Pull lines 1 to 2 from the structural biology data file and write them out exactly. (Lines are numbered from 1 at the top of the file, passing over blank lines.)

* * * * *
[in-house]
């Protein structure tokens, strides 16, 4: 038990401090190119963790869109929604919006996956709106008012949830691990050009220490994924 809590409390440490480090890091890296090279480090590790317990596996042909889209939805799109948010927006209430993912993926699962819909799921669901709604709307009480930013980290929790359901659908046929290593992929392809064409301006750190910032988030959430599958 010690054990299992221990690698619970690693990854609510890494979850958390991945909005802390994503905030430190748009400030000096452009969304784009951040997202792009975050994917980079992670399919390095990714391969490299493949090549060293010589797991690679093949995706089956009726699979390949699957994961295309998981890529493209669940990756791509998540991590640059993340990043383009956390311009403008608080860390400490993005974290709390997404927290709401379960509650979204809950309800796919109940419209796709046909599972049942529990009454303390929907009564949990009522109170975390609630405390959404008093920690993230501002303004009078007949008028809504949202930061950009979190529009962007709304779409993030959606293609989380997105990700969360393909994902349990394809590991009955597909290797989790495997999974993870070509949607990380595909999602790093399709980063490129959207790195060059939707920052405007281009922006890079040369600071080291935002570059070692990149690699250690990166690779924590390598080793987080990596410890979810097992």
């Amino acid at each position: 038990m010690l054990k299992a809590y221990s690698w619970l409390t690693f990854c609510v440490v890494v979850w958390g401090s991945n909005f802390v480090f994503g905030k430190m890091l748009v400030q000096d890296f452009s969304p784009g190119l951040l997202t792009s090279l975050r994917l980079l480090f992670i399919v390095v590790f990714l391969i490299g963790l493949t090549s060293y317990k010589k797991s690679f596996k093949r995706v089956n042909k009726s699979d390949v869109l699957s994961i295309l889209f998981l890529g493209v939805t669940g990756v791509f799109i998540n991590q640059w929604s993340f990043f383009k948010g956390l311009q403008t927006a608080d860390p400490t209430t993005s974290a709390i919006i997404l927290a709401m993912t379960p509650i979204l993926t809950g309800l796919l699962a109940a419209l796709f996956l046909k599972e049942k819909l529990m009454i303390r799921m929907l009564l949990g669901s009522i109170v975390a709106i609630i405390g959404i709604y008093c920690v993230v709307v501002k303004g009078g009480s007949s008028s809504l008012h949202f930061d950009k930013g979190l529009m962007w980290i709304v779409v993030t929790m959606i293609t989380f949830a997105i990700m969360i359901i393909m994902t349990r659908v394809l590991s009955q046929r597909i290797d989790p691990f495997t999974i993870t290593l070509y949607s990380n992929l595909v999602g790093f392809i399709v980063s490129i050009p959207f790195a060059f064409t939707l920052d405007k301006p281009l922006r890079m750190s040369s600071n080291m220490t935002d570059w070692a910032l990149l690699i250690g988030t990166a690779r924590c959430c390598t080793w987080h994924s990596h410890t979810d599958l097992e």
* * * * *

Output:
[in-house]
């Protein structure tokens, strides 16, 4: 038990401090190119963790869109929604919006996956709106008012949830691990050009220490994924 809590409390440490480090890091890296090279480090590790317990596996042909889209939805799109948010927006209430993912993926699962819909799921669901709604709307009480930013980290929790359901659908046929290593992929392809064409301006750190910032988030959430599958 010690054990299992221990690698619970690693990854609510890494979850958390991945909005802390994503905030430190748009400030000096452009969304784009951040997202792009975050994917980079992670399919390095990714391969490299493949090549060293010589797991690679093949995706089956009726699979390949699957994961295309998981890529493209669940990756791509998540991590640059993340990043383009956390311009403008608080860390400490993005974290709390997404927290709401379960509650979204809950309800796919109940419209796709046909599972049942529990009454303390929907009564949990009522109170975390609630405390959404008093920690993230501002303004009078007949008028809504949202930061950009979190529009962007709304779409993030959606293609989380997105990700969360393909994902349990394809590991009955597909290797989790495997999974993870070509949607990380595909999602790093399709980063490129959207790195060059939707920052405007281009922006890079040369600071080291935002570059070692990149690699250690990166690779924590390598080793987080990596410890979810097992």